Eric Booth’s Creative Habits of Mind

Eric Booth, a teacher at the Kennedy Center, Stanford University, New York University and the Lincoln Center Institute, and founding editor of the Teaching Artist Journal, maintains that the arts are more than subject matter and disciplines. They serve as modes of cognition that are necessary for every content area and for success in life.

Centering on the essential skills of brainstorming, divergent thinking, metaphoric thinking, flexible thinking, multisensory engagement, and empathy, the following “habits of mind” according to Eric Booth, are key processes, actions, and attitudes activated when we invest ourselves in the flow of creating:

  1. Generating multiple ideas/solutions
  2. Sustaining an inner atmosphere of exploration
  3. Using one’s own voice
  4. Trusting one’s own judgments
  5. Formulating good questions and problems
  6. Improvising
  7. Finding humor
  8. Crafting
  9. Making choices based on a variety of criteria
  10. Inquiring skillfully
  11. Persisting
  12. Self-assessing
  13. Reflecting metacognitively
  14. Thinking analogically
  15. Willingly suspending disbelief
  16. Observing intentionally
  17. Going back and forth between parts & wholes
  18. Trying on multiple points of view
  19. Working with others
  20. Tapping & following intrinsic motivation

He concludes with advocating for the arts and more inquiry-based learning in the schools (quoting Booth):

The “artistic process” encompasses:

  • Asking great questions and identifying good problems
  • Experimenting, while carefully attending to results
  • Cultivating a productive relationship with failure
  • Anticipating challenges and generating imaginative solutions
  • Tolerating uncertainty (even taking pleasure in ambiguity)
  • Engaging in appropriate risk-taking
  • Being resilient
  • Focusing on quality and excellence
  • Self-assessing eagerly & naturally
  • Infusing ongoing reflection into the work at hand
  • Enjoying the process and getting personal satisfaction out of it
  • Connecting to others through an expression of who you really are

Pink’s Points

To round out this provocative philosophy of teaching creativity and creative processes for their own sake, we have the highly entertaining Daniel Pink, author of three best-sellers: A Whole New Mind: Why Right-Brainers Will Rule the Future, Drive: The Surprising Truth About What Motivates Us, and To Sell Is Human: the Surprising Truth About Moving Others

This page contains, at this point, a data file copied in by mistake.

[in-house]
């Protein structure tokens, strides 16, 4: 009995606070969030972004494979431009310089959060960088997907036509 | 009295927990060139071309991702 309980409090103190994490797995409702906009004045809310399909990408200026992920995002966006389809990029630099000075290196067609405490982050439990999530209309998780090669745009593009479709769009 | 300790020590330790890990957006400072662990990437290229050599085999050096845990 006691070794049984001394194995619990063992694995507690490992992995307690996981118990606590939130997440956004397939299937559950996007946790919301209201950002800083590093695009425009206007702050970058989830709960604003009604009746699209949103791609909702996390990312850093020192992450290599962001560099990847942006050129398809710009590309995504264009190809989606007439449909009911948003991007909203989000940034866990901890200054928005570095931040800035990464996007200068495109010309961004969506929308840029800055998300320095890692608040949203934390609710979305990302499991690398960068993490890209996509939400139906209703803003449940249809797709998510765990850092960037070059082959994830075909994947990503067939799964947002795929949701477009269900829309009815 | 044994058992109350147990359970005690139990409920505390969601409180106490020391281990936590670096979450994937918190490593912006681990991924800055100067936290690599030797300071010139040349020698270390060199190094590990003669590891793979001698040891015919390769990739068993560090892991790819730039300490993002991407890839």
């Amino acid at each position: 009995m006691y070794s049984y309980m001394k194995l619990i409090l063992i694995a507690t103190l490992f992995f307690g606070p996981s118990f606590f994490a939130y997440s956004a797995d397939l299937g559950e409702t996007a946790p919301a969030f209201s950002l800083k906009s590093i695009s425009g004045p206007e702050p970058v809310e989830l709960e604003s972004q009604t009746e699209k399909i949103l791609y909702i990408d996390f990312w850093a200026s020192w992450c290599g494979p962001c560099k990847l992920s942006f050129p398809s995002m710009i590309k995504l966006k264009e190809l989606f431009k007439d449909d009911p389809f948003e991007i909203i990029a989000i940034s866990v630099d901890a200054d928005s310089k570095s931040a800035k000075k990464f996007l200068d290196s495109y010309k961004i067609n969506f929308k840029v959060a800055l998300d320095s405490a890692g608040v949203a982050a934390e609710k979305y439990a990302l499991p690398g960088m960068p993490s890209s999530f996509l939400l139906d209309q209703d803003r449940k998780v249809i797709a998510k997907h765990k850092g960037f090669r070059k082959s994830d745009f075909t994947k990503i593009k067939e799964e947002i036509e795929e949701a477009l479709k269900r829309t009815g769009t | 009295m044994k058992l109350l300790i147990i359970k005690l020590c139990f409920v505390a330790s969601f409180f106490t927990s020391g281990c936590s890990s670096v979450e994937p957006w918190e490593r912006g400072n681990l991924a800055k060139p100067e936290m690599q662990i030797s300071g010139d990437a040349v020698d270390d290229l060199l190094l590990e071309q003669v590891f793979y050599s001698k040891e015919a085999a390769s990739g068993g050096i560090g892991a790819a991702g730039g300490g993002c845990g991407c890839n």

Daniel Pink talks about his first book on YouTube: http://www.youtube.com/watch?v=WhKLSTBSgwI

Pink’s core argument in A Whole New Mind… is that “the era of ‘left brain’ dominance, and the Information Age that it engendered, are giving way to a new world in which ‘right brain’ qualities – inventiveness, empathy, meaning – predominate.”

Tagged as “Pink’s six senses,” he proposes the following new “aptitudes” or abilities that individuals and organizations must master in an outsourced, automated age – and should become fundamental to updating our curriculum, enduring understandings (“big ideas”), essential questions, unit planning, and lesson learning targets:

  • Design
  • Story
  • Symphony
  • Empathy
  • Play
  • Meaning

Roger von Oech

Finally, a very appropriate example of defining creative thinking as “changing contexts” is described by Roger von Oech in his book Whack on the Side of the Head: How You Can Be More Creative:

In 1792, the musicians of Franz Joseph Haydn’s orchestra were mad because the Duke had promised them a vacation, but continually had postponed it. They asked Haydn to talk to the Duke about getting some time off. Haydn thought about it, decided to let the music do the talking, and wrote the “Farewell Symphony.” The performance began with a full orchestra, but as the piece goes along, it is scored to need fewer instruments. As each musician finished his part, he blew out his candle, and left the stage. They did this, one by one, until the stage was empty. The Duke got the message and gave them a vacation.

Von Oech concludes with stating that this example illustrates “the creative mind power to transform one thing into another. By changing perspective and playing with our knowledge, we can make the ordinary extraordinary.”

More to come… Care to join the debate?

[Answer to the 4 by 4 rectangles’ puzzle at the top of the page: Remember, a rectangle can be two columns by one row or three rows by one column, etc. The total number is 100!]

Segments of this and other articles on my blog are reprinted from PMEA News, the state journal of the Pennsylvania Music Educators Association. To see more writings or the complete three-part series on creativity, please go to the following:

PKF

© 2015 Paul K. Fox